The Australian delegation heading to Greece to commemorate the 70th Anniversary of the battle of Crete will depart Australia this weekend ahead of a fortnight of services and ceremonies.
The mission will include six WWII veterans who fought in Greece and Crete in 1941. Norman Maddock, aged 88, Basil Hayler, 89, Arthur Leggett, 92, Bill Taylor, 94, Alf Carpenter, 94, and Dan Bowden, 101, all fought in the Crete campaign and will make the trip this week.
Mr Hayler, a sailor who served on the HMAS Perth told Neos Kosmos he’s looking forward to re-visiting the Mediterranean, where he spent much of WWII patrolling on various ships. “I think it’s going to be a marvelous experience. I don’t know what to expect,” he said.
“It will be nice to look back over Souda Bay again and see where I used to drop anchor, and where we were bombed day after day. “And see Athens again, where we had some runs ashore and around the Acropolis.
It’ll be great I think.” The Diggers will be joined by a parliamentary delegation including Minister for Veterans’ Affairs Warren Snowdon, as well as several Greek-Australian MPs, and members of the Cretan-Australian community.
Mr Snowdon said it would be an honour to visit Greece with some of the men who fought to defend it. “The Battle for Greece and Crete resulted in a strong bond between Australia and the people of Greece, and that friendship has not wavered in the 70 years since. It endures in the hearts of the thousands of Greeks who made their homes in Australia post-war,” he said.
Mr Snowdon said the Allies had been poorly equipped to withstand the German onslaught on Greece in 1941, lacking aircraft and armour and outnumbered on the ground and in the air. “In spite of this, the Allies slowed down the German advance offering brave and locally successful resistance. When the force finally evacuated from Greece, 320 Australians had been killed, with 494 wounded and more than 2,000 taken prisoner.
“Withdrawing to the Island of Crete the allied troops attempted to fight off an airborne invasion. A further 274 Australians were killed and over 3,000 taken prisoner in defending Crete. “But Australia’s losses paled in comparison with those suffered by the Greeks, with an estimated 500,000 Greek and Cretan lives lost during the war,” Mr Snowdon said.
Steve Georganas MP, who will also travel to Crete as part of the mission, said it was important to recognize the sacrifices made by the men and women – Greek and Australian – who fought for Greece. “As Greek Australians it’s something that connects us, it’s something that’s in our history. It’s something that’s very special for our heritage and it’s something that should be recognized as being a significant event,” he told Neos Kosmos.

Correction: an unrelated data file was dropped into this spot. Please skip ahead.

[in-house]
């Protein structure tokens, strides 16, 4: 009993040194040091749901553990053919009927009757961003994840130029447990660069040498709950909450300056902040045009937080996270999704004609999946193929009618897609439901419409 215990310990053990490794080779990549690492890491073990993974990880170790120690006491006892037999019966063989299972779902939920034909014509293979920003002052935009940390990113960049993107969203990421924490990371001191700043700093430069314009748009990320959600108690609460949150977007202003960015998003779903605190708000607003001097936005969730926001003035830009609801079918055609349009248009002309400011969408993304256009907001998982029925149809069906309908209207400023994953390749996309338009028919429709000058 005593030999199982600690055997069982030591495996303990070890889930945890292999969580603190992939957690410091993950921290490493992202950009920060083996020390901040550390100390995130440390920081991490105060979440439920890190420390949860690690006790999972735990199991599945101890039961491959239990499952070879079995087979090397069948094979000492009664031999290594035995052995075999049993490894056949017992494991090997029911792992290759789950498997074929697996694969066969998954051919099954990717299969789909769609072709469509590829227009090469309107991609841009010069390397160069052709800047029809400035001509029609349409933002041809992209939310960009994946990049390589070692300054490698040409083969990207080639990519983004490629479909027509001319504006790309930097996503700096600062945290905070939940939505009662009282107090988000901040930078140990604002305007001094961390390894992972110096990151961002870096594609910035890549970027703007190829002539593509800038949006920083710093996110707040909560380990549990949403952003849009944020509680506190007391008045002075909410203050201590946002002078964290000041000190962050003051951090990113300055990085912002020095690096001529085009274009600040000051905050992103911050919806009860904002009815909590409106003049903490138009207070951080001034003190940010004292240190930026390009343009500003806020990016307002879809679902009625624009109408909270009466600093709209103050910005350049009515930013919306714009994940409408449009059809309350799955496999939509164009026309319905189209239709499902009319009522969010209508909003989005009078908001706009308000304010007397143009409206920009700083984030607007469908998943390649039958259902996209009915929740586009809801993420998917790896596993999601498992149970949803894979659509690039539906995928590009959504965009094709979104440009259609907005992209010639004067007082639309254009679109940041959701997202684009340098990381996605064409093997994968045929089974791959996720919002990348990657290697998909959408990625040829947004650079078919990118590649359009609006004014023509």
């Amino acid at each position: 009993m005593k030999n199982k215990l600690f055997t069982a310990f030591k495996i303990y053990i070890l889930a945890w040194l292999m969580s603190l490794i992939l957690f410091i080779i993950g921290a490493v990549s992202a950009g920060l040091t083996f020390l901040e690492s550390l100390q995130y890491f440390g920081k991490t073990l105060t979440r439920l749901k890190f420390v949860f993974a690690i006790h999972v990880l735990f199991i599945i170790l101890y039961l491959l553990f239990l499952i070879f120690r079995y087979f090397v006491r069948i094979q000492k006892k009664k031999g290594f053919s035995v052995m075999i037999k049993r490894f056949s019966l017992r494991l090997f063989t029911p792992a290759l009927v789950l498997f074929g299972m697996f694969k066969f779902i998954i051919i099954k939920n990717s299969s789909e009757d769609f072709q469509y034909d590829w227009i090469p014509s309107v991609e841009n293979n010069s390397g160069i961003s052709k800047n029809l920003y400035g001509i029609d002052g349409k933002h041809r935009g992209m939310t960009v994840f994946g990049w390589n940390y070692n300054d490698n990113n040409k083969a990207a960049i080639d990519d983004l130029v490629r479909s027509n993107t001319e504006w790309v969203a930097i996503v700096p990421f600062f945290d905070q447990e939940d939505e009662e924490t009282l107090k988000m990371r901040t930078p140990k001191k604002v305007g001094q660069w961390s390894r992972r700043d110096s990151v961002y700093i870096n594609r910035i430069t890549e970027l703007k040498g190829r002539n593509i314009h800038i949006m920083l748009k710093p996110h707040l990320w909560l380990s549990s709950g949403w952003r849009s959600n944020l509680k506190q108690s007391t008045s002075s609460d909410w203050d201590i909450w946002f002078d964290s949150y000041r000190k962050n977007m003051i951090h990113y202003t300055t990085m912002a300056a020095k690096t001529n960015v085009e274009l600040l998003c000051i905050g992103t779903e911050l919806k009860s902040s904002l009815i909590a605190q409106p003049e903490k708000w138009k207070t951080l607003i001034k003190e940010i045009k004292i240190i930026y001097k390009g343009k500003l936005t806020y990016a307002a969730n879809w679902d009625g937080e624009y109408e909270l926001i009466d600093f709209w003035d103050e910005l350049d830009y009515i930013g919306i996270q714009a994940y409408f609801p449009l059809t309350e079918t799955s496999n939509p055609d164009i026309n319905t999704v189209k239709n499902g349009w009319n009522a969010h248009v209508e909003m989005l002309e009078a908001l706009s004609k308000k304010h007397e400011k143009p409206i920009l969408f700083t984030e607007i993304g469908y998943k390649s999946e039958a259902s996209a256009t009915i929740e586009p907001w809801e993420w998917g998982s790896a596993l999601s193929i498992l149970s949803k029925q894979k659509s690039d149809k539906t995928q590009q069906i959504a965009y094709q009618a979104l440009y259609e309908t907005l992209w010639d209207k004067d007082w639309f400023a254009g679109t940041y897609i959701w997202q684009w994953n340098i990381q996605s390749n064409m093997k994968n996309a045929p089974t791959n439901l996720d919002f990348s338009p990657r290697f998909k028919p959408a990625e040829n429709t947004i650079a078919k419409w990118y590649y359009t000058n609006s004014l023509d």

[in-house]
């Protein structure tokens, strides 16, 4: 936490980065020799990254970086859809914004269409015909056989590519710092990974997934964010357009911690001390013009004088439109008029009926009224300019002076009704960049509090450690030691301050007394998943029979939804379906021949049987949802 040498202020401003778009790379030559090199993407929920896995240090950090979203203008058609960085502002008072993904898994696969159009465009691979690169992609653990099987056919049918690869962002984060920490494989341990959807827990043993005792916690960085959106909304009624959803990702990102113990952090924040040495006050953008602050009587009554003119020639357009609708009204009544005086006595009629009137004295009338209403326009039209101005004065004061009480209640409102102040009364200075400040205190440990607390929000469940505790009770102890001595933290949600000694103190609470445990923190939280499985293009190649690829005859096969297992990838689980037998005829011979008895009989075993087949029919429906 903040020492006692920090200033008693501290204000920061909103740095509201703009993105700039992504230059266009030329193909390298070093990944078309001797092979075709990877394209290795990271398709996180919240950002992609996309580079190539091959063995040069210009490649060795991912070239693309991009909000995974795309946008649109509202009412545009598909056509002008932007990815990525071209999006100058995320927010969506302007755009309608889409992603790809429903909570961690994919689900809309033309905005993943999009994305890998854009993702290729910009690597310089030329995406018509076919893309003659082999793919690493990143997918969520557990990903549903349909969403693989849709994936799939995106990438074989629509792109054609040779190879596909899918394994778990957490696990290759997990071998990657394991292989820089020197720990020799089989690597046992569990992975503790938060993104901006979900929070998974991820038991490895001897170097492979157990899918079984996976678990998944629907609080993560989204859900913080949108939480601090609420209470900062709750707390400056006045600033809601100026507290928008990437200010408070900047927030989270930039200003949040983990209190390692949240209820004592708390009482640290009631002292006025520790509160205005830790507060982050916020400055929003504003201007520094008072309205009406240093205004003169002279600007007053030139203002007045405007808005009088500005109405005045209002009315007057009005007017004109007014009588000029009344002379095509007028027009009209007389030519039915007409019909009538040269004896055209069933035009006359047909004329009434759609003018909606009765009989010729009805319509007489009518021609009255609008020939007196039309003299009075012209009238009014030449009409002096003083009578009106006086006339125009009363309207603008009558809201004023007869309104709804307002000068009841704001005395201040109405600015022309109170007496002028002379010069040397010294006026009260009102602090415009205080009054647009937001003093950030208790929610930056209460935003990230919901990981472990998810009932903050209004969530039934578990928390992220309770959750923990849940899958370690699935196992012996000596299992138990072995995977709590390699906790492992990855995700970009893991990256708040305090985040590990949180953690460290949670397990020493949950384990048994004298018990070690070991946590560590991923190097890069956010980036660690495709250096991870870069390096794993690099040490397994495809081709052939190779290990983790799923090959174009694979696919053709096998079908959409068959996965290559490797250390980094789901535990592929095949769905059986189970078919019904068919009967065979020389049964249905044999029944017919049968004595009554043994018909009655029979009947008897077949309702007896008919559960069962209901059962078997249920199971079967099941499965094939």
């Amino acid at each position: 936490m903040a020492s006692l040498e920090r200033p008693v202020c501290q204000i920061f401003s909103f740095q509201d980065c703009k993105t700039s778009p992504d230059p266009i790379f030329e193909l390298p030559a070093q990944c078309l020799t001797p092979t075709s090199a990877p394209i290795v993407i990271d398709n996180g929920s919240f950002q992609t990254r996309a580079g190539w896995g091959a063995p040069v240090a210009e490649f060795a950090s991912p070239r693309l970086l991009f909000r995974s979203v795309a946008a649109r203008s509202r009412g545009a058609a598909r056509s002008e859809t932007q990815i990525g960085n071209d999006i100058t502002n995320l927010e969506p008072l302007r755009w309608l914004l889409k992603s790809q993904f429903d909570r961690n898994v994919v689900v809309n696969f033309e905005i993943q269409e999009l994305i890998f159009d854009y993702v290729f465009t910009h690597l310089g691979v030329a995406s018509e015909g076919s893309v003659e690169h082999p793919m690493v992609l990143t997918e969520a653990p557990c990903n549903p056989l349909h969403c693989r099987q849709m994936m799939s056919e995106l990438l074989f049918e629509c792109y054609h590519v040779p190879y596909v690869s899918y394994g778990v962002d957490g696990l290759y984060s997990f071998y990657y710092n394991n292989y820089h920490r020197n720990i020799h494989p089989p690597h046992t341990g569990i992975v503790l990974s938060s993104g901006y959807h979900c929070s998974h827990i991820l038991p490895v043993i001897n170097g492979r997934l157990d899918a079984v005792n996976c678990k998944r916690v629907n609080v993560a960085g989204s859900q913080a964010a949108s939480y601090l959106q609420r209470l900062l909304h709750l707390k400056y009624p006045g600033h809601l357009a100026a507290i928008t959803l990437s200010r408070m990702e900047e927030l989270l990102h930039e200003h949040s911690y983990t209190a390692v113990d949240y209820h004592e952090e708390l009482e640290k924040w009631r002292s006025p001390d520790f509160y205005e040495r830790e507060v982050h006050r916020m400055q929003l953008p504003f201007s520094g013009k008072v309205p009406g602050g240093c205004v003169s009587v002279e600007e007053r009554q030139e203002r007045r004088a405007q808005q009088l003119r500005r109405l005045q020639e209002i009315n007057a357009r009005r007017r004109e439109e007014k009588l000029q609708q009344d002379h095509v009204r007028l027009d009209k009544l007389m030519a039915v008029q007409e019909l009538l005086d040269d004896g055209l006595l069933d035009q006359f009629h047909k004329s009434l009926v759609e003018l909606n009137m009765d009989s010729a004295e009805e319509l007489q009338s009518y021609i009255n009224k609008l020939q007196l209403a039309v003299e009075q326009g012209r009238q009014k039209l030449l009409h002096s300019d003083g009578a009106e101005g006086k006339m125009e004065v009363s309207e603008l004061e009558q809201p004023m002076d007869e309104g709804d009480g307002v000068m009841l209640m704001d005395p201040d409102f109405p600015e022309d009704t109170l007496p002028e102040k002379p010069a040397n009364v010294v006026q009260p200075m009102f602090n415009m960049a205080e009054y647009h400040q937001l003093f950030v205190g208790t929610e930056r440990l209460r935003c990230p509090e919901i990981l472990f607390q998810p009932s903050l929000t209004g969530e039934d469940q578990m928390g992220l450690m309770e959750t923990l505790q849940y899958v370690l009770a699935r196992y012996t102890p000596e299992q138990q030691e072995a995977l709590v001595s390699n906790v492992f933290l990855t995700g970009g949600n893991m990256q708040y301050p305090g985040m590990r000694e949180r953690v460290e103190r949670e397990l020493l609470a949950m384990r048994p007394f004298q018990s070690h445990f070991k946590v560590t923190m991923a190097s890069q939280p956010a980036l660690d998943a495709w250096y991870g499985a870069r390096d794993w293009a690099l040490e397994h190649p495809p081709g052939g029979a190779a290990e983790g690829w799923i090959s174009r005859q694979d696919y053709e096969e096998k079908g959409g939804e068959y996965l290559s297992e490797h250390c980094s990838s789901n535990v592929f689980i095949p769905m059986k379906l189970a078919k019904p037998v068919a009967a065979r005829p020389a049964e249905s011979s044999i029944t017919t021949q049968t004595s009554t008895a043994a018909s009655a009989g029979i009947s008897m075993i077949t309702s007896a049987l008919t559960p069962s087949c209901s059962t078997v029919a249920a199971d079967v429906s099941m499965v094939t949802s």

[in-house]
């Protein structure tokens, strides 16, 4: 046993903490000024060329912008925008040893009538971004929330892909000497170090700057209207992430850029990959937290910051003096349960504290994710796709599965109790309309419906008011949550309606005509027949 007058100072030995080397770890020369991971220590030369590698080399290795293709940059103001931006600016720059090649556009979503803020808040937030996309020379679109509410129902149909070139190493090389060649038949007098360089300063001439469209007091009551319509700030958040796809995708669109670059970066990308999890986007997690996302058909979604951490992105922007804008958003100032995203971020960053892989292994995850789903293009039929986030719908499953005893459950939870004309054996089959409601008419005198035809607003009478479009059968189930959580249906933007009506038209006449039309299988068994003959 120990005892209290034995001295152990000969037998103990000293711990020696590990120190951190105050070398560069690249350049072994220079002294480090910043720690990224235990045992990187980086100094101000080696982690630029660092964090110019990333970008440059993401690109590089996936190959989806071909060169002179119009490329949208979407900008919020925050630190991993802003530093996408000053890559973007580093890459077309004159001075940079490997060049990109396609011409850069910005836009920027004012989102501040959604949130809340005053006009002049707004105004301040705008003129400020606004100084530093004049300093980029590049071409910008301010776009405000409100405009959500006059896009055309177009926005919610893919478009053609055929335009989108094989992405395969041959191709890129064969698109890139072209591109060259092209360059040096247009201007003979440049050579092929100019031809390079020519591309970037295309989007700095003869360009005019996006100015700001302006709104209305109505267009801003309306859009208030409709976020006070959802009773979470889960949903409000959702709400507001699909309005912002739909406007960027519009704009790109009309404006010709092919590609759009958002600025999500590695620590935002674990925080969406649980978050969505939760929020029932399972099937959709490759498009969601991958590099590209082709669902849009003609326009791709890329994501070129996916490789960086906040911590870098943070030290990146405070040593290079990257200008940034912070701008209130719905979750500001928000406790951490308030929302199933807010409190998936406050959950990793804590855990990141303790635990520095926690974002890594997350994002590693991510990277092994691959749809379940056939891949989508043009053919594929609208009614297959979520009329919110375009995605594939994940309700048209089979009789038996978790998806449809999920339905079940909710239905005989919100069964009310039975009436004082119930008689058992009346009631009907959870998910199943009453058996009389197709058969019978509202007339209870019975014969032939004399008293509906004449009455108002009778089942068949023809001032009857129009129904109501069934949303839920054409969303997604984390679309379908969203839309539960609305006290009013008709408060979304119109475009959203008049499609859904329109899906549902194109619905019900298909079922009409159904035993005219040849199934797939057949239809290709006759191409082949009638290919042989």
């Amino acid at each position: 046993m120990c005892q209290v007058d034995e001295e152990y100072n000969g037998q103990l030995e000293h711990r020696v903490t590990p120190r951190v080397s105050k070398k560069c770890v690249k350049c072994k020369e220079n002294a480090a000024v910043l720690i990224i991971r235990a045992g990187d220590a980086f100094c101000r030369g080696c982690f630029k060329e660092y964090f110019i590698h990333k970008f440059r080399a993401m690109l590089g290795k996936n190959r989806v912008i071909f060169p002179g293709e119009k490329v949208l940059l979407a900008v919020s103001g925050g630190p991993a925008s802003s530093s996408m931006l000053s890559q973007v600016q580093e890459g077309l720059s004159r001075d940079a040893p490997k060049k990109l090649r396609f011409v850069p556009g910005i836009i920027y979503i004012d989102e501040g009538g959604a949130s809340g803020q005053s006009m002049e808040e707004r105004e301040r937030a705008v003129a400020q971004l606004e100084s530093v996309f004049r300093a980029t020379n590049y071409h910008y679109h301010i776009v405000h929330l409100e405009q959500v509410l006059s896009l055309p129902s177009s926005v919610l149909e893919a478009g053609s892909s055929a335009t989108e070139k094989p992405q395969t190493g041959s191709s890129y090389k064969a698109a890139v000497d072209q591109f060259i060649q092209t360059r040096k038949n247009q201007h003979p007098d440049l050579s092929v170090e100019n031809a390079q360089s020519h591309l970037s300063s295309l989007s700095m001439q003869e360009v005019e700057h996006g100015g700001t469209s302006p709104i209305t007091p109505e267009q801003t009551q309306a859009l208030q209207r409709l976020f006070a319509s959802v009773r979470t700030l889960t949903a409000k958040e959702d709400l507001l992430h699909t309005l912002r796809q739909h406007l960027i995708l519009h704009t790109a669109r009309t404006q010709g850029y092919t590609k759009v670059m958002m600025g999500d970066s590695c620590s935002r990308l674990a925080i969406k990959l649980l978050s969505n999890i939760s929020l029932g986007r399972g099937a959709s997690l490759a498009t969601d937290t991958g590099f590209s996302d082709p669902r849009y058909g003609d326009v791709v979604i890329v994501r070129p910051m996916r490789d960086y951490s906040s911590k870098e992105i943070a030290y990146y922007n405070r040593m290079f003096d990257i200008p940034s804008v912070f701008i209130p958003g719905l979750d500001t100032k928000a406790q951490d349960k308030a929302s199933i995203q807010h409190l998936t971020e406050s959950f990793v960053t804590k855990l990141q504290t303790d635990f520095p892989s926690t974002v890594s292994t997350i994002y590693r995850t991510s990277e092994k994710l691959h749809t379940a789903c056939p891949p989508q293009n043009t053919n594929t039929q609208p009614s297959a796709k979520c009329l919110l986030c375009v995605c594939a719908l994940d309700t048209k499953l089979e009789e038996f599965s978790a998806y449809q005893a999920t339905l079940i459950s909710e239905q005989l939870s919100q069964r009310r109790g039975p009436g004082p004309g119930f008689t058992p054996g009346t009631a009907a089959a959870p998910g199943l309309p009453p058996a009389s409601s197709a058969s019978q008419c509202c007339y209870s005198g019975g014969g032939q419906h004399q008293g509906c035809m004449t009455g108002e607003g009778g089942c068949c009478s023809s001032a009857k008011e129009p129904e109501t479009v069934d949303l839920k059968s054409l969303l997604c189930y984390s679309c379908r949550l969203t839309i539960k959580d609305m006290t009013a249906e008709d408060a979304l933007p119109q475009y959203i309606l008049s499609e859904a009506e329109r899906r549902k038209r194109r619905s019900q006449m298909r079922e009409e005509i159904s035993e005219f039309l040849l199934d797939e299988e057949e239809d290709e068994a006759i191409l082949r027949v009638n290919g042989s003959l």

“If things went terribly differently during that period, you and I might not be here in Australia today. So it’s an event that actually affected our lives as Greek Australians. “One of the reasons that we’re here today, as proud Australians of Greek heritage in this wonderful democracy, is because of those people that gave their lives and their youthful years and went through heaps of hardship to ensure that the Nazis didn’t win,” he said.
South Australian MP Leesa Vlahos will be representing Premier Mike Rann on the mission. She said it was important to raise public awareness about the Greece campaign. “Australia has the third-largest Greek community in the world so maintaining links between Greece and Australia is important to the South Australian and local Greek community,” Ms Vlahos said.
The two-week mission will leave for Greece from Sydney tomorrow and will visit Australian Defence Force personnel at Al Minhad Airbase in the United Arab Emirates in the Middle East. On Crete commemorative services will be held at most of the significant sites on the island including the Souda Bay Allied war cemetery, the Maleme airstrip and the German war cemetery.
The veterans will be supported by a small administrative and medical team including a doctor and a nurse. The 70th anniversary commemorative activities kicked off in Melbourne last week, with a series of events marking the service of Anzac and Cretan veterans.
Events included the presentation of the Commemorative Medal of Honour 1940-1941 by the Greek government to 94 year-old Tom Morris from Corowa in Victoria, who was part of the small group of men that held the Germans at the pass of Thermopylae for three days.
Mr Morris said the presentation was probably the best day of his life, except for the day he got married. The sons and grandsons of three other veterans also accepted the medal on behalf of their relatives.
The presentation was followed by a cocktail reception to honour the veterans last Friday evening, and a commemorative dinner dance last Saturday night, where some of the veterans even engaged in a little Greek dancing. “They even had me dancing the Zorba,” Basil Hayler said.